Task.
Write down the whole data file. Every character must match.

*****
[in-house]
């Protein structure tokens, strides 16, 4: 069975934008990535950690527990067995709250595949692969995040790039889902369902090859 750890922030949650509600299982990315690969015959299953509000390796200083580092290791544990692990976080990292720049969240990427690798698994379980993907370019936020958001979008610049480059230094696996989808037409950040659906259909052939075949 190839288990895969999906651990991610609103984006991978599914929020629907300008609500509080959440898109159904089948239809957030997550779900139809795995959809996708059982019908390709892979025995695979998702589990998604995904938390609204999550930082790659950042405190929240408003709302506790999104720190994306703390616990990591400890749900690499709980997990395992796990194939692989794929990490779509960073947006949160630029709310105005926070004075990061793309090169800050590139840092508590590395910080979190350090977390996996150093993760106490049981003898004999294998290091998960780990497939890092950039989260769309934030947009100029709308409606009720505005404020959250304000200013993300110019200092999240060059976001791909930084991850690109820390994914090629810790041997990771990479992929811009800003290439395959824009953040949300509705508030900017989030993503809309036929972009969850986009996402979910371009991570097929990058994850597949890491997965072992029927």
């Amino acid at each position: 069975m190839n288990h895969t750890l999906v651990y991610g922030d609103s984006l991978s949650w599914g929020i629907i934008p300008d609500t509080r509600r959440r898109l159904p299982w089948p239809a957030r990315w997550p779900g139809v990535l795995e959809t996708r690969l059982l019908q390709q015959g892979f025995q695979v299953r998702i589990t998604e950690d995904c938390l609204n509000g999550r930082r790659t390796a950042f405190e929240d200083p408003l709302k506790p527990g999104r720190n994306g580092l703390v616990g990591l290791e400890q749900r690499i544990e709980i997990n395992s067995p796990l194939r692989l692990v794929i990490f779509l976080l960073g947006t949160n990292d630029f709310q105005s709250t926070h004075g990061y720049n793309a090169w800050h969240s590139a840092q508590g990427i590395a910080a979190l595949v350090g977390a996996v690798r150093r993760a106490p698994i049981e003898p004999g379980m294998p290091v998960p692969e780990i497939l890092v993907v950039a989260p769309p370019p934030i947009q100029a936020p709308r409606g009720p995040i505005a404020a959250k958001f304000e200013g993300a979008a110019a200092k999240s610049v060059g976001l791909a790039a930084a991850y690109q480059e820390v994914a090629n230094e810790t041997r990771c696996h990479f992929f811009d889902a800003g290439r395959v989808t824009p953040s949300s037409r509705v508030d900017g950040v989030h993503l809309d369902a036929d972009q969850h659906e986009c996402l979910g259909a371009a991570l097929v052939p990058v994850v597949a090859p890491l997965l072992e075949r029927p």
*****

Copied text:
[in-house]
């Protein structure tokens, strides 16, 4: 069975934008990535950690527990067995709250595949692969995040790039889902369902090859 750890922030949650509600299982990315690969015959299953509000390796200083580092290791544990692990976080990292720049969240990427690798698994379980993907370019936020958001979008610049480059230094696996989808037409950040659906259909052939075949 190839288990895969999906651990991610609103984006991978599914929020629907300008609500509080959440898109159904089948239809957030997550779900139809795995959809996708059982019908390709892979025995695979998702589990998604995904938390609204999550930082790659950042405190929240408003709302506790999104720190994306703390616990990591400890749900690499709980997990395992796990194939692989794929990490779509960073947006949160630029709310105005926070004075990061793309090169800050590139840092508590590395910080979190350090977390996996150093993760106490049981003898004999294998290091998960780990497939890092950039989260769309934030947009100029709308409606009720505005404020959250304000200013993300110019200092999240060059976001791909930084991850690109820390994914090629810790041997990771990479992929811009800003290439395959824009953040949300509705508030900017989030993503809309036929972009969850986009996402979910371009991570097929990058994850597949890491997965072992029927």
């Amino acid at each position: 069975m190839n288990h895969t750890l999906v651990y991610g922030d609103s984006l991978s949650w599914g929020i629907i934008p300008d609500t509080r509600r959440r898109l159904p299982w089948p239809a957030r990315w997550p779900g139809v990535l795995e959809t996708r690969l059982l019908q390709q015959g892979f025995q695979v299953r998702i589990t998604e950690d995904c938390l609204n509000g999550r930082r790659t390796a950042f405190e929240d200083p408003l709302k506790p527990g999104r720190n994306g580092l703390v616990g990591l290791e400890q749900r690499i544990e709980i997990n395992s067995p796990l194939r692989l692990v794929i990490f779509l976080l960073g947006t949160n990292d630029f709310q105005s709250t926070h004075g990061y720049n793309a090169w800050h969240s590139a840092q508590g990427i590395a910080a979190l595949v350090g977390a996996v690798r150093r993760a106490p698994i049981e003898p004999g379980m294998p290091v998960p692969e780990i497939l890092v993907v950039a989260p769309p370019p934030i947009q100029a936020p709308r409606g009720p995040i505005a404020a959250k958001f304000e200013g993300a979008a110019a200092k999240s610049v060059g976001l791909a790039a930084a991850y690109q480059e820390v994914a090629n230094e810790t041997r990771c696996h990479f992929f811009d889902a800003g290439r395959v989808t824009p953040s949300s037409r509705v508030d900017g950040v989030h993503l809309d369902a036929d972009q969850h659906e986009c996402l979910g259909a371009a991570l097929v052939p990058v994850v597949a090859p890491l997965l072992e075949r029927p």